Ten years ago today, a phone call and a second pink line totally turned my life upside down.
And for the last ten years, I have been trying to put it right side up again.
That second line brought the news of impending motherhood.
Even as I sit here and write these words, I am still in awe. Of how a dream became a reality, that would grow into a person, with ten little fingers and ten little toes.
Ten years ago, I was so busy. I was completing my Master's Degree, I was pursuing National Board Certification for Teaching. I had a full time teaching position. I had a husband and family and friends.
For someone who had always been successful at every under-taking, getting pregnant was not as easy as it should have been.
My husband and I tried for over a year to get pregnant on our own. After realizing that things were not progressing as they should, we finally consulted a fertility specialist. Our doctor was very optimistic. "You're 26, you don't drink, you don't smoke, you'll be pregnant in six months." I would not ovulate. I would not menstruate. Tests were conducted and it was concluded that I had polycystic ovarian syndrome.
Here was a person who had a five year plan, with everything checked off, except for a baby. I could do just about anything (I mean, I am a teacher, for goodness sake!) and I could not make my body do what it was supposed to do.
And I was sad. I felt like a failure as a woman. This was what my body was designed to do. And it was out of my hands. And it felt like the whole world was pregnant... But I was stubborn, and I continued to believe that it was something that I could control.
I went to my office visits and had my blood drawn. I took my medication (OH. MY. GOODNESS.) and scheduled my "romantic interludes" as though I was scheduling dental cleanings. And waited. And nothing happened.
On Ash Wednesday that year, a group of us from school skipped class and went to Mass at the Catholic Church across the street from the University. As I knelt, I realized for the first time that this was something completely out of my hands. As I prayed, I asked God to choose for me.
I realized that I could not have it all.
I knew that the process for both National Certification and overcoming my infertility were complicated. I knew that it was going to be one or the other. And I knew that I could not decide. I remember praying, "You choose, and You help me be okay with whatever You decide." A huge wave of relief washed over me.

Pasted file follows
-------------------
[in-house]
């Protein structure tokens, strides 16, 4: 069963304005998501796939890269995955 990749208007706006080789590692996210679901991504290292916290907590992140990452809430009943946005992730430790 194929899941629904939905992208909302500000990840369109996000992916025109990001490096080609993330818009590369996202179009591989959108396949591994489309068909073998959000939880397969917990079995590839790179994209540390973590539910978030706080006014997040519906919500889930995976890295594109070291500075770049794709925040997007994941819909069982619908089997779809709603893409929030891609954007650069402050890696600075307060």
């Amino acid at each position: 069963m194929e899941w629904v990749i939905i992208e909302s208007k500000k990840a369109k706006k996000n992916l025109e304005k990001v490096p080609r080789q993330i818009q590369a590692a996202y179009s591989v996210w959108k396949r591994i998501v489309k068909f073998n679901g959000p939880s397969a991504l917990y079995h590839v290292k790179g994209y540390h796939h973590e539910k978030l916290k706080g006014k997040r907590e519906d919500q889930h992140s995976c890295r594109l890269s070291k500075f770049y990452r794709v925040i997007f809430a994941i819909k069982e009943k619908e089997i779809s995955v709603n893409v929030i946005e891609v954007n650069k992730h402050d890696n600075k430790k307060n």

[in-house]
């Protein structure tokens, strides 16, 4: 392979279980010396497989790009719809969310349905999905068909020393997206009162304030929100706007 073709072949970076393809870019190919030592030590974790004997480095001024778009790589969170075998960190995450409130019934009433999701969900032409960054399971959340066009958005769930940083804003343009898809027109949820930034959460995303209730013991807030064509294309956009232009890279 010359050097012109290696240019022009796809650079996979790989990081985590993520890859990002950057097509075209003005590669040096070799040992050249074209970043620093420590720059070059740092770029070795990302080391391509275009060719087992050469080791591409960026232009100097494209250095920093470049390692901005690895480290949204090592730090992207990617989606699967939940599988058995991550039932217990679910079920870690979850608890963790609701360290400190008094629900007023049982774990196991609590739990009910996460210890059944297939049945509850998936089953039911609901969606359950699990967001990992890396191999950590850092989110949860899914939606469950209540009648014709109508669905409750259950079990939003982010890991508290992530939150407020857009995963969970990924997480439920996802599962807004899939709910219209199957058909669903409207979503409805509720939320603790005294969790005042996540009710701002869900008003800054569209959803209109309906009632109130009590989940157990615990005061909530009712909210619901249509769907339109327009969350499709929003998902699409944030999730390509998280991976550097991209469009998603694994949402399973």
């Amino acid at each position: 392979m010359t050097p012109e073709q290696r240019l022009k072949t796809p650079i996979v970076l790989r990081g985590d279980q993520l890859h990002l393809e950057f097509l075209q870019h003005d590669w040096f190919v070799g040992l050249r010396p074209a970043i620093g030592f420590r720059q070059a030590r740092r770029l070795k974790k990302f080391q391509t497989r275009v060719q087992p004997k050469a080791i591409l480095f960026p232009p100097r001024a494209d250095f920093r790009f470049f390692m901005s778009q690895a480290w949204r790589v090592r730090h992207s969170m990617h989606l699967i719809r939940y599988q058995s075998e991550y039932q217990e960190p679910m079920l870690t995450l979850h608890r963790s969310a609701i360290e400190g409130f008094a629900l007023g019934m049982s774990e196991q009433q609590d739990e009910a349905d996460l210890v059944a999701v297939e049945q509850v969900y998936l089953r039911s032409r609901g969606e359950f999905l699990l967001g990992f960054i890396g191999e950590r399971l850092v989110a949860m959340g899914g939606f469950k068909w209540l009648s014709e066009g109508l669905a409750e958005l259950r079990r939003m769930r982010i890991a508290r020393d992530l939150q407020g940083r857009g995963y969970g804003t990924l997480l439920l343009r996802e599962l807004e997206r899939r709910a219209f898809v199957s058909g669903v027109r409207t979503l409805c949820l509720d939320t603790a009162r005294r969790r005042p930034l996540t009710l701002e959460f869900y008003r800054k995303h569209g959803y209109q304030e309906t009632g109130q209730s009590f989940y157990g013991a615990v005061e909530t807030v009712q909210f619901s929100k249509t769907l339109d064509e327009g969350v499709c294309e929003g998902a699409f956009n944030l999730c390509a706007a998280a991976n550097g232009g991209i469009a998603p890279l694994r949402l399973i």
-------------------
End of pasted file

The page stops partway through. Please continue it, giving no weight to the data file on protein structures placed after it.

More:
I continued to do what I needed to do in order to complete "the Box" as the Certification papers were known. I continued to follow my doctor's orders. But now I did it, knowing that this was something bigger than me; and I was okay with that.
A few weeks later, it was my beloved sister's 24th birthday. We went out to celebrate and my dinner did not set well. I still felt cruddy the next morning, but thought nothing of it. A couple of days later, when my period was a no-show, I called the doctor's office and was told to come in for blood work, which they promptly lost when I called for the results.
I am by nature a pretty impatient person. I don't really like surprises, and I don't like to be kept waiting if the answer to something was promised on a particular day and time. So I took matters into my own hands, so to speak.
I bought a pregnancy test, went home, peed on the stick and waited. When the second line turned the faintest of pinks, my heart leapt with joy. And my stomach flipped with fear.
Joy, because, for so long, this is what my heart had longed for. Because a precious life was underway.
Fear, because I knew at that moment that nothing would keep me from protecting my child. And the ability to recognize that is incredibly frightening. Fear, because my mind was clouded with questions and concerns.
What kind of mother would I be? How would I be able to do all that would be demanded of me? How would this change my relationship with my husband?
Ten years and three children later, my heart still leaps with joy and my stomach, at times, still lurches with fear.
The moments of fears and questions and doubts are different now, I suppose. You navigate through those fears and doubts with love and hope like hell you are doing the right thing.
You still struggle with the kind of mother you are, or are trying to become. You manage to do all that is demanded of you. You find that this new label of parents brings you and your spouse closer, on a united front, against anything or anyone that threatens to hurt your child.
And most days, when you stick with your gut and trust in something bigger than you, you ARE doing alright.
On the difficult days, I think of that early February evening, when I prayed for guidance and comfort. I trusted once, and received the best answer I have ever gotten.
Incidentally, I did not achieve National Board Certification that year, or the next. My perseverance paid off on the third try. While I was pregnant with my second son.
One phone call and a second pink line...What a ride it has been...